by Nadeem Paracha in Dawn.
Many young Pakistanis, who in their reactionary worldview cannot relate to the conventional make-up of the long-bearded and mullah-looking hawkers of intransigent ideas, have found their man in the dashing (Che Guevara-meets-Saladin) shape of Zaid Hamid. But this phenomenon does not begin or end with Mr Hamid.
Back in the early 1990s the army and the intelligence agencies of Pakistan were high on the way they — with the cosy help of US and Saudi money and weapons — assisted Afghan Islamists in defeating the Soviet Union. Consequently, not only were the victorious Islamists sure of turning each and every Muslim country into an Islamic state, this fantasy was also harboured by a host of their comrades in the Pakistani intelligence apparatus
The disastrous economic, political and social fall-outs of Pakistan’s involvement in the so-called Afghan jihad were conveniently blamed (by the agencies and their mouthpieces in certain sections of the media) on the return of civilian politicians. In other words, had Gen Ziaul Haq not been assassinated and democracy not returned to Pakistan, the country truly could have become the strongest bastion of Islam.
This was the message the military-establishment seemed to have been giving in the face of the struggle that Pakistan’s democratic parties such as the PML-N and the PPP were locked in during the 1990s. It was a struggle that was a combination of their own blunders and what was clearly an attempt by certain resourceful remnants of Zia’s Afghan jihad to keep both the parties constantly reaching for one another’s throats to stay in power.
On the social level, when a generation of young Pakistanis who had gallantly fought against the military dictatorship of Ziaul Haq in the 1980s came of age, this generation was replaced by a more inward looking batch of young Pakistanis who were successfully made to feel repulsed by the whole concept of populist democracy. With Pakistan’s two main political parties looking exhausted by being made to play a continuous game of cat and mouse with the establishment, the new generation of young Pakistanis began to look elsewhere.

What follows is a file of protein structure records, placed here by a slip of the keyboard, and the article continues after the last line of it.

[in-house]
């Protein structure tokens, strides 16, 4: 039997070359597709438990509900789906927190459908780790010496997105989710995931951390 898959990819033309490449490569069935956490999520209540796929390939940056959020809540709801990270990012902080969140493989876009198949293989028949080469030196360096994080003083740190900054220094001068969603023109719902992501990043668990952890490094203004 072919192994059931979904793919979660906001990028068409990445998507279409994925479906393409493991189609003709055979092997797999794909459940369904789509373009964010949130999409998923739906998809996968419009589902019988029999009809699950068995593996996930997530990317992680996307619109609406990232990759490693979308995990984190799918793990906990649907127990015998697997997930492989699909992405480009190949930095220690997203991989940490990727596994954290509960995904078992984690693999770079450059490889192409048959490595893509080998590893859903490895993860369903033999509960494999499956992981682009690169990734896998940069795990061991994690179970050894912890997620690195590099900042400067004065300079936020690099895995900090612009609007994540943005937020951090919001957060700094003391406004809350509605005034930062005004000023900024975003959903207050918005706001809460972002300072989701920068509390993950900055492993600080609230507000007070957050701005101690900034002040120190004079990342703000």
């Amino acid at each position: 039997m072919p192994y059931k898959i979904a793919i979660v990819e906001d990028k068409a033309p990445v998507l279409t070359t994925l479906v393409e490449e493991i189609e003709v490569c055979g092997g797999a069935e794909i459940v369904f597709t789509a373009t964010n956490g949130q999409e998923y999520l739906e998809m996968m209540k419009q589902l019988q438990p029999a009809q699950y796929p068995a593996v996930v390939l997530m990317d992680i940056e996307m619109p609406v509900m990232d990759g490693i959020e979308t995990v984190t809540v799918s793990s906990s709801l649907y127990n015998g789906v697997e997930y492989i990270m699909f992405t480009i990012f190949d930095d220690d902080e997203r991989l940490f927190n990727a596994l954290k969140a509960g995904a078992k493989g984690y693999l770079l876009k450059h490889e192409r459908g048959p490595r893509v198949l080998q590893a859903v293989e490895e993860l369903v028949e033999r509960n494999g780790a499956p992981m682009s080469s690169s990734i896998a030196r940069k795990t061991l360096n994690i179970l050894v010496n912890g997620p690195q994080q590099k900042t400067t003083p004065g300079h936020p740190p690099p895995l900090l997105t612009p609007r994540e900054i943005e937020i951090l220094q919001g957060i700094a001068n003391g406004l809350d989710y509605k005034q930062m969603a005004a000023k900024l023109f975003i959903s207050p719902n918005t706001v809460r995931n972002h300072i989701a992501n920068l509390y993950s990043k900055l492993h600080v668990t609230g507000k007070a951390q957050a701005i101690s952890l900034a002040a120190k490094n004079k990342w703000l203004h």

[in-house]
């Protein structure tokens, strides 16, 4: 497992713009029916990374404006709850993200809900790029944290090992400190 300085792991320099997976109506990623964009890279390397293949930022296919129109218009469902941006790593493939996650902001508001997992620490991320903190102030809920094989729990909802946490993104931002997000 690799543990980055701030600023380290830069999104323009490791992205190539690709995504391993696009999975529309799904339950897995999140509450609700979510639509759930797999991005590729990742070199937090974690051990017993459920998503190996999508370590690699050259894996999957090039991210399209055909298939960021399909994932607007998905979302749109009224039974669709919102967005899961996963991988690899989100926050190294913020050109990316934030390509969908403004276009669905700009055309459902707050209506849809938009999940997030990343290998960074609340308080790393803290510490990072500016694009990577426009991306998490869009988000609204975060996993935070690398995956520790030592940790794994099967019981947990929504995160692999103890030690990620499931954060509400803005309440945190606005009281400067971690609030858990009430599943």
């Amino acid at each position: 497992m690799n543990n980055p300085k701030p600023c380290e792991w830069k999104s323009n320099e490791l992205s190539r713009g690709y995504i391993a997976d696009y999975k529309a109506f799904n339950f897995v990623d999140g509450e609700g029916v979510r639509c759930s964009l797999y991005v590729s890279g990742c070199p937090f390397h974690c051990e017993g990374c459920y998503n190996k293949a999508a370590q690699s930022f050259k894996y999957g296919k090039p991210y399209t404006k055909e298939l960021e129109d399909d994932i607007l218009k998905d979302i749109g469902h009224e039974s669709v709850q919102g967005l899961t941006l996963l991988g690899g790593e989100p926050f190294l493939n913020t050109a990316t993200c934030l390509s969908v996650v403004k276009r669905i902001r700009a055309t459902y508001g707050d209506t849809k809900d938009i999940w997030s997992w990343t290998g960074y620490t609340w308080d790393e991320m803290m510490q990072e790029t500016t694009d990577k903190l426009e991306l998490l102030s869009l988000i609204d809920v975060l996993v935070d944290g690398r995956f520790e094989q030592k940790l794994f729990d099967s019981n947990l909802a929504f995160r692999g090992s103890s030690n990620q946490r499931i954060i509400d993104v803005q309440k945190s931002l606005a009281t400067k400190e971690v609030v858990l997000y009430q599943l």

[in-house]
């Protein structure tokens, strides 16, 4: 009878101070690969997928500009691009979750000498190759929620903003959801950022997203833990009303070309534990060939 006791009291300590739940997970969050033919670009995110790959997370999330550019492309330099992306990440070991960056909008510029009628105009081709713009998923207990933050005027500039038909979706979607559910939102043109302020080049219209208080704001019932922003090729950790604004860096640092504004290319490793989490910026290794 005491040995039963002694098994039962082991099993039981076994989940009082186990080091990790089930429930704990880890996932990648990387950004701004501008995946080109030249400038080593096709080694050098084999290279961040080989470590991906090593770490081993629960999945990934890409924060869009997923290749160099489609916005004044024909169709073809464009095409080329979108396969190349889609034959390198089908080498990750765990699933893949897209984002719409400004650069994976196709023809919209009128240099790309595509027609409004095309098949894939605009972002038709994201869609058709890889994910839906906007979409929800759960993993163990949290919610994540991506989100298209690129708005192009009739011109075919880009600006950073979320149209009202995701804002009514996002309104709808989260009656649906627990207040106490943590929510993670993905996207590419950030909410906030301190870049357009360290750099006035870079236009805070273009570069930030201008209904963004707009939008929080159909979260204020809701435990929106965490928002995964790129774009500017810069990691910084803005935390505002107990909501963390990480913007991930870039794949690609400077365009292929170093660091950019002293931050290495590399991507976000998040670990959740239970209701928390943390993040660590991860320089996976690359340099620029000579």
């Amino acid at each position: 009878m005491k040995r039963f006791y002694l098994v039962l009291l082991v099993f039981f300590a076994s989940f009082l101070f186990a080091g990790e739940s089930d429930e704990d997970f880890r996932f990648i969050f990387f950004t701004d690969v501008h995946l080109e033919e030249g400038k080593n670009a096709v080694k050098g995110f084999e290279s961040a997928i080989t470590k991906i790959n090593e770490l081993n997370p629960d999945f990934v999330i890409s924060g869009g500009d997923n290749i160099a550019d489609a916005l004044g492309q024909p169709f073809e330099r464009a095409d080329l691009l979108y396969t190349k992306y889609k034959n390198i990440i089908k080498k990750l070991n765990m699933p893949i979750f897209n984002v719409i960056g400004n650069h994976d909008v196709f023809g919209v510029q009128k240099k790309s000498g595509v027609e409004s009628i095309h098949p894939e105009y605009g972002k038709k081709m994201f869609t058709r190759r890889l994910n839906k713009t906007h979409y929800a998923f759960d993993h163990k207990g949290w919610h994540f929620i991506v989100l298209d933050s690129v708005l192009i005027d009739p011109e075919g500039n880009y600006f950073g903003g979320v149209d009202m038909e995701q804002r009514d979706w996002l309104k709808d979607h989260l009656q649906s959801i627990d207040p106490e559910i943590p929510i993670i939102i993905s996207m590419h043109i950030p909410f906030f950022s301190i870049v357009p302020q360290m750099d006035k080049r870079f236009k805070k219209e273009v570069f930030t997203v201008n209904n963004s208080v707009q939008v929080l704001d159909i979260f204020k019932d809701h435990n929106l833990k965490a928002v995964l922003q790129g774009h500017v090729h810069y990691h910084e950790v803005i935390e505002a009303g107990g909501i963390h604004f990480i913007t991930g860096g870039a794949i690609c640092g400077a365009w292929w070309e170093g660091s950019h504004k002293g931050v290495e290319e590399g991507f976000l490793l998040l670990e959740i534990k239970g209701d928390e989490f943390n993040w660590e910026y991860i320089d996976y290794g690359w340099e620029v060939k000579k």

Instead of finding a tad more rational and progressive avenues of expression and belonging, this generation, already brought up on the glorious myths of jihad and Pakistan’s frontline role as the ‘saviour of Islam’, eventually found itself venturing into spacious drawing-rooms buzzing with a new kind of Islamic preachers. These preachers were largely apolitical, perhaps disgusted by the populist mindsets of the country’s rural and working-classes, and they went straight for the emerging youth of the new middle class.
Their message has absolutely nothing to do with the kind of reformism contemporary Muslim thought is in a dire need of. On the contrary, what these preachers, ranging from the likes of Farhat Hashmi to Zakir Naik, do is to continue upholding traditionalist, frozen tracts of Islamic history and law; they dress them up with modern bourgeois symbolism. In other words, the message remains the same traditionalist, but the way this message is delivered has now changed.
The seeds of neo-religious traditionalism disguised as ‘modern Islam’ were thus sown, and a contemporary identification tool for a number of not-so-clear-minded middle-class youth was discovered. Hijab and beard became ‘cool’; so did the idea of trendy and hip looking folks sounding like 21st century versions of Abul Ala Mauddudi, or worse, yuppie adaptations of Mulla Omar! The tragic 9/11 episode, Bush’s diabolic invasion of Iraq, another military dictatorship in Pakistan, and the rise of the Taliban in the country, all this (and more), eventually began to politicise the otherwise apolitical wave of neo-traditionalist piety, attire and thought that had started sweeping across large sections of Pakistani middle-class.
TV personalities like Zaid Hamid and Aamir Liaquat, and politicians like Imran Khan and Munawar Hussan, are pegs of this new trend, mixing neo-traditionalist trappings of exhibitionistic piety, dress and claims with political discourses that may sound populist and radical, but in fact they are nothing more than the kind of reactionary and myopic mindset that sections of Pakistan’s military establishment started being plagued with during the Afghan jihad under Zia and after. Today society stands clearly polarised.
On the one side are those we call the masses and who play the most direct role in politics of democracy; whereas on the other side are large sections of the middle class whose youth it seems have completely fallen away onto the right, lapping up fanciful myths of glory and power and punchy reactionary oratory that is fed to them by the new set of preachers, private TV channels and fringe politicians. This class, believing in pious and patriotic proclamations expertly wrapped in delusions of grandeur and conspiracy theories, stands completely isolated from the ongoing masses-based democratic process that is underway.
This continues to fall inwards; it is a psychological introversion that may well be making a number of educated young men and women hold somewhat xenophobic, chauvinistic and at times completely irrational ideas about glory, piety and politics. And what’s even more worrying is that maybe very few of them are aware of the bundle of spiritual and ideological dichotomies that the emerging trend has turned into.